Content and Delivery in Software Product Demos

Part of a Product Manager’s trade is to perfrom demos. Quite often requestors of the demo and the Product Manager mistakes a demo to mean training. It is extremely important to differentiate between the two because the content and delivery are different for each. I will focus on the demo and leave the training for later.

There is a reason why a product is built. The most important being to satisfy a customer need – a pain-point if you will. And a collection of such pain-points become the fulcrum of a product manager’s demo. Every show and every tell must relate back to them. Contrast this with a training, which is essentially addressing the “how” problem. That is, how a product works. On the contrary, the product manager’s demo is the “why” story. That is, why does this product exist. Resonance of any or many of the pain-points with the audience guarantees rapt attention and exponentially increases the probability of acceptance. Creating the content for a demo is not trivial and this unswerving attention on the “why” is a nice way to focus.

Delivery is another important aspect of a demo. Anyone who has watched Steve Jobs at MacWorld would exactly appreciate why delivery is important. The happy marriage of content and delivery is called a script and I strongly recommend that all major demos have one. If showing the “why” is more important than showing the “how”, more important is weaving the “why” story into a – well, story. All throughout the ages people have huddled in street corners, in coffee shops, around fires, around grandpa to hear stories. We are genetically wired to respond to stories better than anything else. So script your demo into stories and it is okay to be animated and a little theatrical while speaking. Introduce a bit of drama by pretending you are mentioning cool features (mostly what are called bells-and-whistles) almost as an afterthought (“Oh, I almost forgot. The portfolio search box remebers those portfolios you have pulled up most often so it prompts you with them just as you activate the drop-down. If these are not what you are looking for, don’t worry, you can do the normal search without breaking anything”). And for heaven’s sake have humor in the demo (I have seen self deprecating humor too, where the demo-er goofs up on purpose to show that the system can elegantly handle such situations).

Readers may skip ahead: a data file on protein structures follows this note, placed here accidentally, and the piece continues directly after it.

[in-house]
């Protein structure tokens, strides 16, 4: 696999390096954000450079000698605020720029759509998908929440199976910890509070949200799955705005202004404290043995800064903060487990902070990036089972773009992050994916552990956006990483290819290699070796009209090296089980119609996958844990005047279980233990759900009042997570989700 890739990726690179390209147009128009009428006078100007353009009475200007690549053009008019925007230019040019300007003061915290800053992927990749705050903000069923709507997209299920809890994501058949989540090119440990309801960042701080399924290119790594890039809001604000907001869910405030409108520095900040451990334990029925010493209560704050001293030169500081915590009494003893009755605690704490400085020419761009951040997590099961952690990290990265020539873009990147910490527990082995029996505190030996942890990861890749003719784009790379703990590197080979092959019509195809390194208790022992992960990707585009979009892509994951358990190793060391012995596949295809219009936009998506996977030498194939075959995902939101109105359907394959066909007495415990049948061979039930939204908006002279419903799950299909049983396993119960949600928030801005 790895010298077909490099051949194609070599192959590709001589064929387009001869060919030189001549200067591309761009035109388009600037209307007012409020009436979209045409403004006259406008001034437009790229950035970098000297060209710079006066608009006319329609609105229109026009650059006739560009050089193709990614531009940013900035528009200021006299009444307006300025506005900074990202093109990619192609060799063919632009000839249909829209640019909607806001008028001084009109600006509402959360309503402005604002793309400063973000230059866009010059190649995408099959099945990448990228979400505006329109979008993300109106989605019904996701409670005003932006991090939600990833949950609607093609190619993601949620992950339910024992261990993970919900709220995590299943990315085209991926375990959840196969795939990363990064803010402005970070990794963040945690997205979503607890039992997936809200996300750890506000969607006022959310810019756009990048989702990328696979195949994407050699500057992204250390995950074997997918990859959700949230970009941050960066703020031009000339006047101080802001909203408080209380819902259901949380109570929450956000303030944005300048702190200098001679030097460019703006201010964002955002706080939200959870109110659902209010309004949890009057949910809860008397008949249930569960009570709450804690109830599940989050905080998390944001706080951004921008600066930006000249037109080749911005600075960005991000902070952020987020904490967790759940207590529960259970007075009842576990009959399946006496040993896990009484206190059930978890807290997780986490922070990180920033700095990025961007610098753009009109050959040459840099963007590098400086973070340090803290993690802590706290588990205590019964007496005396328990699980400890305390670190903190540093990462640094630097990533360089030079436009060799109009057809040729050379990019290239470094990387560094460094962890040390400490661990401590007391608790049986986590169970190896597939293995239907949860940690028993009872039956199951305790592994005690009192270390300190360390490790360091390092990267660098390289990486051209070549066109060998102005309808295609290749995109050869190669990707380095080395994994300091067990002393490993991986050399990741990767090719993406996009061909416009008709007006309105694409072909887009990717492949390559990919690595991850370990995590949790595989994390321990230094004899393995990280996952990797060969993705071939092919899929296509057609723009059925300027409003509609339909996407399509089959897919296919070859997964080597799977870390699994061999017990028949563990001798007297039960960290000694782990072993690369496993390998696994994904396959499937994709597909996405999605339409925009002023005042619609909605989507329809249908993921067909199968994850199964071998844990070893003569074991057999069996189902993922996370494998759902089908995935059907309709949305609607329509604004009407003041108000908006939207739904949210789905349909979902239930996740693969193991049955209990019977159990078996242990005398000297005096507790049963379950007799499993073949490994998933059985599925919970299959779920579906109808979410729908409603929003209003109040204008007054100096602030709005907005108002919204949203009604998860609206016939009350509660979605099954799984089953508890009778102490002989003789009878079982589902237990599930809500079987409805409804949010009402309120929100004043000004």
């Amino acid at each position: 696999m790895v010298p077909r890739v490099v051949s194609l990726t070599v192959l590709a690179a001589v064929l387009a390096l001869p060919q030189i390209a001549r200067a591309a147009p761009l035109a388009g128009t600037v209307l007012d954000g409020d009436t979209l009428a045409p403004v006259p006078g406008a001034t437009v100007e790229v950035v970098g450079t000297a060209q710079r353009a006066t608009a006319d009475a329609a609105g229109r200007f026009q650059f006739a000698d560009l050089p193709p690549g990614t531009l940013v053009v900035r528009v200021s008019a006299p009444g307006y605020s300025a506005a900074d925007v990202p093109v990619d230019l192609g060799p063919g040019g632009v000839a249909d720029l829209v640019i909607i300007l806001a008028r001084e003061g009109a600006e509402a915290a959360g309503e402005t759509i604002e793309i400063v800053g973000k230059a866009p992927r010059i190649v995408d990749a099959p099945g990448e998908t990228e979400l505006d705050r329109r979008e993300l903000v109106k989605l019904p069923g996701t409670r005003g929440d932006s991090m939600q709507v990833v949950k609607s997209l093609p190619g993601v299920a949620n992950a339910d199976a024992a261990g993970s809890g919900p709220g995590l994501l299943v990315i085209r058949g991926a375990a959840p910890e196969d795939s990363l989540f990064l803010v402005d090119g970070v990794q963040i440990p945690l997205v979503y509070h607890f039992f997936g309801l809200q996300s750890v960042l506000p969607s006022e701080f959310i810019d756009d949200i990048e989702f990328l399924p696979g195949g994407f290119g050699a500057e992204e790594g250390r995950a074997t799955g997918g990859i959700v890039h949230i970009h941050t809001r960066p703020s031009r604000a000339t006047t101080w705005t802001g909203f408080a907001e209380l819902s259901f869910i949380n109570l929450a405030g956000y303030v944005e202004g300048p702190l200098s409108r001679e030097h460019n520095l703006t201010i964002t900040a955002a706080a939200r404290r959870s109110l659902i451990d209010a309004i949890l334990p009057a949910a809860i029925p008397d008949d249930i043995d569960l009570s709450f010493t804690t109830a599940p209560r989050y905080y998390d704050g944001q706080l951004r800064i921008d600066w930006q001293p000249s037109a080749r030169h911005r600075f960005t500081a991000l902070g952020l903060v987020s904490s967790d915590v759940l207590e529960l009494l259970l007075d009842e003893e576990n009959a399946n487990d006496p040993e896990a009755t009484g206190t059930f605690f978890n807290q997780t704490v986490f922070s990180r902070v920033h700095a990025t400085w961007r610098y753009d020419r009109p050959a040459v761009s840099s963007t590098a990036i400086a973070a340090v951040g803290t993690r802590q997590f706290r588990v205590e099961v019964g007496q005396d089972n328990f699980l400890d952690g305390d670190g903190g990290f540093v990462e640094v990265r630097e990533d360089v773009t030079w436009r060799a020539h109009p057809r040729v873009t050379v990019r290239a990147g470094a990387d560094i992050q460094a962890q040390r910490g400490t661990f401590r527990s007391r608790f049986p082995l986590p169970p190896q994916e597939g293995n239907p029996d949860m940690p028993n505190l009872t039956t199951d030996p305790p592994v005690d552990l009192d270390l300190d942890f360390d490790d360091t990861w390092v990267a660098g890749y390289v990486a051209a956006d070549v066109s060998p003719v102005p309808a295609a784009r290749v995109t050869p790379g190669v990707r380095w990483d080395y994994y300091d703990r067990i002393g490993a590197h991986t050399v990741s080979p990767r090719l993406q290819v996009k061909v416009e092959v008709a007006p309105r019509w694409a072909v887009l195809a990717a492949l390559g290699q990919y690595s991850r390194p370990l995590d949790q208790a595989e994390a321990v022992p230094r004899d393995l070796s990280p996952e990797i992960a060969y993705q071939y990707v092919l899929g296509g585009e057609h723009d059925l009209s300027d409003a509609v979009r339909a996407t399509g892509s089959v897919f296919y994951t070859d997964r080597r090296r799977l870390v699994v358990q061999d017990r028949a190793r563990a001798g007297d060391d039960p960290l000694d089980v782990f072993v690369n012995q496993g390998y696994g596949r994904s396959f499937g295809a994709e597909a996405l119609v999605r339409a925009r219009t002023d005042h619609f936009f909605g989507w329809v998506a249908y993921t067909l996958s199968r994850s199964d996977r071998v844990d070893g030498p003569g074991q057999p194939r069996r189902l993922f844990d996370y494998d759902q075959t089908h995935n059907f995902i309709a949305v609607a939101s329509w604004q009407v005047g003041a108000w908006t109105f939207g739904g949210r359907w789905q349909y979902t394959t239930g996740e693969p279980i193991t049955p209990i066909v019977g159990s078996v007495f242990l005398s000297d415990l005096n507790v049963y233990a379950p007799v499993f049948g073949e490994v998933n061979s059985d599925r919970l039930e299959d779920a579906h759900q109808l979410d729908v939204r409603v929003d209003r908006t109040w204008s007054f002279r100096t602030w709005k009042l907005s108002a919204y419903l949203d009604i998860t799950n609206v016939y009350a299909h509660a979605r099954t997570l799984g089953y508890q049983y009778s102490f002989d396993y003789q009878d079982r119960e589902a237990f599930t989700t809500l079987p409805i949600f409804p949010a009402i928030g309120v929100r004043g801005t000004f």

Product Managers demo-ing a product must bring a different perspective to the audience. Otherwise we might as well send in the trainers.

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